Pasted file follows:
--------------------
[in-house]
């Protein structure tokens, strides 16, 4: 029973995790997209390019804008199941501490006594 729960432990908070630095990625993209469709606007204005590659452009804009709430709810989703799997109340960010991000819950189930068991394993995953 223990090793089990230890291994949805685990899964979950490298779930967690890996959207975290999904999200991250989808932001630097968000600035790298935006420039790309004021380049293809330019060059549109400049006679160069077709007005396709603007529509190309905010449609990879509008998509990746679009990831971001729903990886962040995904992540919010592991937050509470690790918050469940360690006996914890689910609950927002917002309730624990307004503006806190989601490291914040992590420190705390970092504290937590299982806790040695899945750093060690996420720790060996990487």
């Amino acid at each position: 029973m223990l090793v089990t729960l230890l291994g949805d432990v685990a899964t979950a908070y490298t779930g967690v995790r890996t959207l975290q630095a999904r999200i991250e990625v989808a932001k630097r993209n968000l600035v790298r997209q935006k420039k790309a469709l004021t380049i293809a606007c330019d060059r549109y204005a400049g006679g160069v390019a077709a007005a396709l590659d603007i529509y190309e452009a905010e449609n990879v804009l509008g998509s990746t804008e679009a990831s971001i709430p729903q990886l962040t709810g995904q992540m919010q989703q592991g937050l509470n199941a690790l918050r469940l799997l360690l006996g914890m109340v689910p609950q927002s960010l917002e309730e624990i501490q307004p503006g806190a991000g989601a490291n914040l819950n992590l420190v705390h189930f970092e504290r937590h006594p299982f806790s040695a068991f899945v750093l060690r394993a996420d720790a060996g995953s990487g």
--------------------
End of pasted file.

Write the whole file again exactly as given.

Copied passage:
[in-house]
């Protein structure tokens, strides 16, 4: 029973995790997209390019804008199941501490006594 729960432990908070630095990625993209469709606007204005590659452009804009709430709810989703799997109340960010991000819950189930068991394993995953 223990090793089990230890291994949805685990899964979950490298779930967690890996959207975290999904999200991250989808932001630097968000600035790298935006420039790309004021380049293809330019060059549109400049006679160069077709007005396709603007529509190309905010449609990879509008998509990746679009990831971001729903990886962040995904992540919010592991937050509470690790918050469940360690006996914890689910609950927002917002309730624990307004503006806190989601490291914040992590420190705390970092504290937590299982806790040695899945750093060690996420720790060996990487």
């Amino acid at each position: 029973m223990l090793v089990t729960l230890l291994g949805d432990v685990a899964t979950a908070y490298t779930g967690v995790r890996t959207l975290q630095a999904r999200i991250e990625v989808a932001k630097r993209n968000l600035v790298r997209q935006k420039k790309a469709l004021t380049i293809a606007c330019d060059r549109y204005a400049g006679g160069v390019a077709a007005a396709l590659d603007i529509y190309e452009a905010e449609n990879v804009l509008g998509s990746t804008e679009a990831s971001i709430p729903q990886l962040t709810g995904q992540m919010q989703q592991g937050l509470n199941a690790l918050r469940l799997l360690l006996g914890m109340v689910p609950q927002s960010l917002e309730e624990i501490q307004p503006g806190a991000g989601a490291n914040l819950n992590l420190v705390h189930f970092e504290r937590h006594p299982f806790s040695a068991f899945v750093l060690r394993a996420d720790a060996g995953s990487g």